It would be better if you avoided Content Network because it will only bring in traffic that’s not qualified. For instance, if your website is about coffee beans, your ad can get placed in a site that’s about a song containing the phrase “coffee beans.” Because your ad isn’t relevant to the content of that site, you won’t get any traffic from it and hence your conversion rates will suffer.

Creating the perfect Adwords campaign requires constant monitoring to make the best use of your marketing dollar. With a keen attention to what works and what doesn’t, you can drive down costs and raise your CTR to improve the bottom line for your online sales.

This is a guest post by Michael Hendsbee of Convurgency SEO Toronto.

 

 


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Google’s In-text Ads

Thursday, March 22nd, 2007

We have word now that Google is planning to sell ads mid-paragraph on websites.  AdWords currently appear only in separate sections of a web page. 

The first reaction to this has been negative.  Although I say this cautiously, the development makes sense. 

We all know that Google’s organic listings value an inbound link within a paragraph on a content page more than a directory style listing. 

Why? 

Think, think… 

Because in the middle of a paragraph sounds so much more real.  It just looks like somebody is really referencing or recommending that link in that very context, as opposed to just one of many links on a list that might be more or less relevant to something or other. 

The same holds true for advertising.  An in-text ad link says that this product is relevant to what the reader is reading.  It’s being where your customer is, which is always a good thing. 

Of course, one must ask whether the customer likes this.  If you ask him, he will say “no”.  But he persists in reading “free” web pages that somebody takes the time to post, so his actions say that he does.  Every now and then, a subscriber to my “free” Daily Dose of Happiness ezine complains about the ads.  If that subscriber was paying a buck a month, he would have every right to complain.  I wonder if he cheerfully goes about his job, refusing his pay check every two weeks.  I think not. 

Google’s idea to put ads in the text, labeled as Google Ads in the pop-up bubble, seems to me to be a good move.  It certainly will not look as awful and ugly as the current Google ads marring more websites than I can count.  

But I am not 100% sold on this view.  Maybe there is a good reason to oppose this.  Let me know what you think.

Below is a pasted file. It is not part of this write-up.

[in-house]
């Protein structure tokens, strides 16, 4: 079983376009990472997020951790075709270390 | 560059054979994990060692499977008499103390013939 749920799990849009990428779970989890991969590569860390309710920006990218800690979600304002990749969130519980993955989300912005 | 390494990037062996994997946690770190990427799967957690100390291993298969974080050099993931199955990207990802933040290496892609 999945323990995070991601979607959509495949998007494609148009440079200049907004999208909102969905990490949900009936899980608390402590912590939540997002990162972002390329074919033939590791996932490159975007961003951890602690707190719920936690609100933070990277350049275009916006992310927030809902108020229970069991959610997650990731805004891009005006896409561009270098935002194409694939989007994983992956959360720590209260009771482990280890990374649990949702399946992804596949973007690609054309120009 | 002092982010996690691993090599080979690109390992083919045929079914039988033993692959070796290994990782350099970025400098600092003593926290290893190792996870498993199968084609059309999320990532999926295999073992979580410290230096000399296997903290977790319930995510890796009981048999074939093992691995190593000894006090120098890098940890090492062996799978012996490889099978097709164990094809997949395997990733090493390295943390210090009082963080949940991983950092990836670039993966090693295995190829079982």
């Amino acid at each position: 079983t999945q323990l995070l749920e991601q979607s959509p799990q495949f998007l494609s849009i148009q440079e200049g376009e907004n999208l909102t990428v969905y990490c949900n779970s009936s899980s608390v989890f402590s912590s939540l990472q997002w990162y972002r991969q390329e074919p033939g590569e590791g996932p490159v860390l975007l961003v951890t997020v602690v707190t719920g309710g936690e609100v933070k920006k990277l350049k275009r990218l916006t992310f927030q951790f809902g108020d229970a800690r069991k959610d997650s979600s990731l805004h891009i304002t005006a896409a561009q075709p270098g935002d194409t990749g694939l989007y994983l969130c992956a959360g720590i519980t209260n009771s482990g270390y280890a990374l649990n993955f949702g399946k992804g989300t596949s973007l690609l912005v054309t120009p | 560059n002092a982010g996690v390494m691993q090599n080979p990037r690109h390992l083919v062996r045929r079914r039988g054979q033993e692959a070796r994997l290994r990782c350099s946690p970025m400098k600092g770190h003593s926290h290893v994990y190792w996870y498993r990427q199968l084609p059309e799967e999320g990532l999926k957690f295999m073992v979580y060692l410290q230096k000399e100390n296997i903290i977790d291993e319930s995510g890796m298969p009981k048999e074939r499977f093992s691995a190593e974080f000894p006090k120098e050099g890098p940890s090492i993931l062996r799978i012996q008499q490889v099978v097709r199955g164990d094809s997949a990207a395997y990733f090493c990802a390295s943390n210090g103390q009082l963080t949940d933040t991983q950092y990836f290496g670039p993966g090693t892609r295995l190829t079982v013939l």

Grab The Bookmarketer For Your Site

Google’s In-text Ads

Thursday, March 22nd, 2007

We have word now that Google is planning to sell ads mid-paragraph on websites.  AdWords currently appear only in separate sections of a web page. 

The first reaction to this has been negative.  Although I say this cautiously, the development makes sense. 

We all know that Google’s organic listings value an inbound link within a paragraph on a content page more than a directory style listing. 

Why? 

Think, think… 

Because in the middle of a paragraph sounds so much more real.  It just looks like somebody is really referencing or recommending that link in that very context, as opposed to just one of many links on a list that might be more or less relevant to something or other. 

The same holds true for advertising.  An in-text ad link says that this product is relevant to what the reader is reading.  It’s being where your customer is, which is always a good thing. 

Of course, one must ask whether the customer likes this.  If you ask him, he will say “no”.  But he persists in reading “free” web pages that somebody takes the time to post, so his actions say that he does.  Every now and then, a subscriber to my “free” Daily Dose of Happiness ezine complains about the ads.  If that subscriber was paying a buck a month, he would have every right to complain.  I wonder if he cheerfully goes about his job, refusing his pay check every two weeks.  I think not. 

Google’s idea to put ads in the text, labeled as Google Ads in the pop-up bubble, seems to me to be a good move.  It certainly will not look as awful and ugly as the current Google ads marring more websites than I can count.  

But I am not 100% sold on this view.  Maybe there is a good reason to oppose this.  Let me know what you think.  

 

 

 

 

 


Grab The Bookmarketer For Your Site